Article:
Since $$A$$ is never covered by any finite number of $$\varepsilon$$ -globes, we can continue this process indefinitely (by induction) and thus select an infinite sequence $$\left\{x_{m}\right\} \subseteq A,$$ with all its terms at least $$\varepsilon$$ -apart from each other.

Now as $$A$$ is compact, this sequence must have a convergent subsequence $$\left\{x_{m_{k}}\right\},$$ which is then certainly Cauchy (by Theorem 1 of Chapter 3, §17). This is impossible, however, since its terms are at distances $$\geq \varepsilon$$ from each other, contrary to Definition 1 in Chapter 3, §17. This contradiction completes the proof. $$\square$$

Note 1. We have actually proved more than was required, namely, that no matter how small $$\varepsilon>0$$ is, $$A$$ can be covered by finitely many globes of radius $$\varepsilon$$ with centers in $$A .$$ This property is called total boundedness (Chapter 3, §13, Problem 4).

Note 2. Thus all compact sets are closed and bounded. The converse fails in metric spaces in general (see Problem 2 below). In $$E^{n}\left(^{*} \text { and } C^{n}\right),$$ however, the converse is likewise true, as we show next.

Theorem $$\PageIndex{4}$$

In $$E^{n}\left(^{*} \text { and } C^{n}\right)$$ a set is compact iff it is closed and bounded.

Proof

In fact, if a set $$A \subseteq E^{n}\left(^{*} C^{n}\right)$$ is bounded, then by the Bolzano-Weierstrass theorem, each sequence $$\left\{x_{m}\right\} \subseteq A$$ has a convergent subsequence $$x_{m_{k}} \rightarrow p .$$ If $$A$$ is also closed, the limit point $$p$$ must belong to $$A$$ itself.

Thus each sequence $$\left\{x_{m}\right\} \subseteq A$$ clusters at some $$p$$ in $$A,$$ so $$A$$ is compact.

The converse is obvious. $$\square$$

Note 3. In particular, every closed globe in $$E^{n}\left(^{*} \text { or } C^{n}\right)$$ is compact since it is bounded and closed (Chapter 3, §12, Example $$(6) ),$$ so  theorem 4 applies.

The converse is obvious. $$\square$$

Theorem $$\PageIndex{5}$$

(Cantor's principle of nested closed sets). Every contracting sequence of nonvoid compact sets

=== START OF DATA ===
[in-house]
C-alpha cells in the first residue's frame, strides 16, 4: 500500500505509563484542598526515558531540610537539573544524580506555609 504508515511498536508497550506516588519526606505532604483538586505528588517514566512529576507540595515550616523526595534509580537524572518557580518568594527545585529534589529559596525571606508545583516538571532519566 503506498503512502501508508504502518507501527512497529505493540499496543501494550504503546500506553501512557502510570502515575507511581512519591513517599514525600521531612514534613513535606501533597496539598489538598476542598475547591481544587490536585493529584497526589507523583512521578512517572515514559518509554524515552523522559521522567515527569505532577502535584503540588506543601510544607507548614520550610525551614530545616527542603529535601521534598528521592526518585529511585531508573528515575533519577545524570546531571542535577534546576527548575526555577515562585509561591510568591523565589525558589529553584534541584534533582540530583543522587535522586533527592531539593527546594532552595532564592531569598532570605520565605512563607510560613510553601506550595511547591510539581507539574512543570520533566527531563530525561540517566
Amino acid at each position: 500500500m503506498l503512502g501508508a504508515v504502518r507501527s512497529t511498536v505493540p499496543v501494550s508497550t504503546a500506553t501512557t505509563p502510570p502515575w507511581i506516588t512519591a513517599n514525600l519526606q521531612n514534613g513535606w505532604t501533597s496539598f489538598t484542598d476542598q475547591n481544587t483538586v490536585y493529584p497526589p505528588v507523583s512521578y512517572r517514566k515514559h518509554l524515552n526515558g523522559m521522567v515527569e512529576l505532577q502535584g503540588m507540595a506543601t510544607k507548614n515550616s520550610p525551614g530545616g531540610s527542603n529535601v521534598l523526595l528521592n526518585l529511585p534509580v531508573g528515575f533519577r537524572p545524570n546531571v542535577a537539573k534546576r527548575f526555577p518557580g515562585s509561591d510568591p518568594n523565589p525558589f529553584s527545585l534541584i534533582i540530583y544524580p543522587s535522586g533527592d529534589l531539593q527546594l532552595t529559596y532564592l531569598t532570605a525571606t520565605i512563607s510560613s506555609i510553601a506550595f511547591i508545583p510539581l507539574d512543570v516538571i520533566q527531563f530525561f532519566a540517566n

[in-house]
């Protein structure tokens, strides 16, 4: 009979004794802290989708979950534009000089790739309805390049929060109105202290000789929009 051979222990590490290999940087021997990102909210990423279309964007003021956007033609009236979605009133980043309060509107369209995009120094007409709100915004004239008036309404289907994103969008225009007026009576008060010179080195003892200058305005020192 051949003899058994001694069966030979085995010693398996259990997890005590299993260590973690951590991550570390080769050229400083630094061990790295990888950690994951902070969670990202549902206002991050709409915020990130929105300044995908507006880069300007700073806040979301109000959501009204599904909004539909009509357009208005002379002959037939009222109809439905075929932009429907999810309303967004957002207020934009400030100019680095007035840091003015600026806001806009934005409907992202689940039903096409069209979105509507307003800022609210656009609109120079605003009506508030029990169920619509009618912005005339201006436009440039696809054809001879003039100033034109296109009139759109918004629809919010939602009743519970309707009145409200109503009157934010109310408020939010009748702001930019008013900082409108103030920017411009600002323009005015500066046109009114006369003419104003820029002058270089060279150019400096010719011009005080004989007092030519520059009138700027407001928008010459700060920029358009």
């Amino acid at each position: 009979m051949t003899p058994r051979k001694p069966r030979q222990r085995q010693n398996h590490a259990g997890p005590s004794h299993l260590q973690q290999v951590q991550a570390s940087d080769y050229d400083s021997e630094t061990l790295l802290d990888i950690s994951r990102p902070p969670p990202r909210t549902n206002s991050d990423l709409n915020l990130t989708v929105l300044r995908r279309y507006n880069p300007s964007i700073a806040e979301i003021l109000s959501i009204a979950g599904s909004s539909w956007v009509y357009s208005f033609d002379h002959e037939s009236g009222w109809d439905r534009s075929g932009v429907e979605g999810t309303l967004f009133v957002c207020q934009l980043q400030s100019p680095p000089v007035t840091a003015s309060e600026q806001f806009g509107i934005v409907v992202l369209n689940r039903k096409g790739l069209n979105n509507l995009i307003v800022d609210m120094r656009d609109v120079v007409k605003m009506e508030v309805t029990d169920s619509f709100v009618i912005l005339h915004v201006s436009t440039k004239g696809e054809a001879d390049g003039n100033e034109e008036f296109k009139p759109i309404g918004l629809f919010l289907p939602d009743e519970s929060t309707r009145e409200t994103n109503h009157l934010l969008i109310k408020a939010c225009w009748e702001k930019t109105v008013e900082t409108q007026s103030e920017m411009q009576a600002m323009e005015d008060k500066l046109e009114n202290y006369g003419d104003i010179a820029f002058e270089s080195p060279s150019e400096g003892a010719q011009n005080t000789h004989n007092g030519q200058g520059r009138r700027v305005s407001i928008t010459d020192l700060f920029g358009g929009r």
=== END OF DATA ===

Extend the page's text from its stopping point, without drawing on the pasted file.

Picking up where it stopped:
$F_{1} \supseteq F_{2} \supseteq \cdots \supseteq F_{m} \supseteq \cdots$

in a metric space $$(S, \rho)$$ has a nonvoid intersection; i.e., some $$p$$ belongs to all $$F_{m} .$$

For complete sets $$F_{m},$$ this holds as well, provided the diameters of the sets $$F_{m}$$ tend to $$0 : d F_{m} \rightarrow 0 .$$

Proof

We prove the theorem for complete sets first.

As $$F_{m} \neq \emptyset,$$ we can pick a point $$x_{m}$$ from each $$F_{m}$$ to obtain a sequence $$\left\{x_{m}\right\}, x_{m} \in F_{m} .$$ since $$d F_{m} \rightarrow 0,$$ it is easy to see that $$\left\{x_{m}\right\}$$ is a Cauchy sequence. (The details are left to the reader.) Moreover,

$(\forall m) \quad x_{m} \in F_{m} \subseteq F_{1}.$

Thus $$\left\{x_{m}\right\}$$ is a Cauchy sequence in $$F_{1},$$ a complete set (by assumption).

Therefore, by the definition of completeness (Chapter 3, §17), $$\left\{x_{m}\right\}$$ has a limit $$p \in F_{1} .$$ This limit remains the same if we drop a finite number of terms, say, the first $$m-1$$ of them. Then we are left with the sequence $$x_{m}, x_{m+1}, \ldots,$$ which, by construction, is entirely contained in $$F_{m}$$ (why?), with the same limit P. Then, however, the completeness of $$F_{m}$$ implies that $$p \in F_{m}$$ as well. As $$m$$ is arbitrary here, it follows that $$(\forall m) p \in F_{m},$$ i.e.,

$p \in \bigcap_{m=1}^{\infty} F_{m}, \text{ as claimed.}$

The proof for compact sets is analogous and even simpler. Here $$\left\{x_{m}\right\}$$ need not be a Cauchy sequence. Instead, using the compactness of $$F_{1},$$ we select from $$\left\{x_{m}\right\}$$ a subsequence $$x_{m_{k}} \rightarrow p \in F_{1}$$ and then proceed as above. $$\square$$

Note 4. In particular, in $$E^{n}$$ we may let the sets $$F_{m}$$ be closed intervals (since they are compact). Then Theorem 5 yields the principle of nested intervals: Every contracting sequence of closed intervals in $$E^{n}$$ has a nonempty intersection. (For an independent proof, see Problem 8 below.)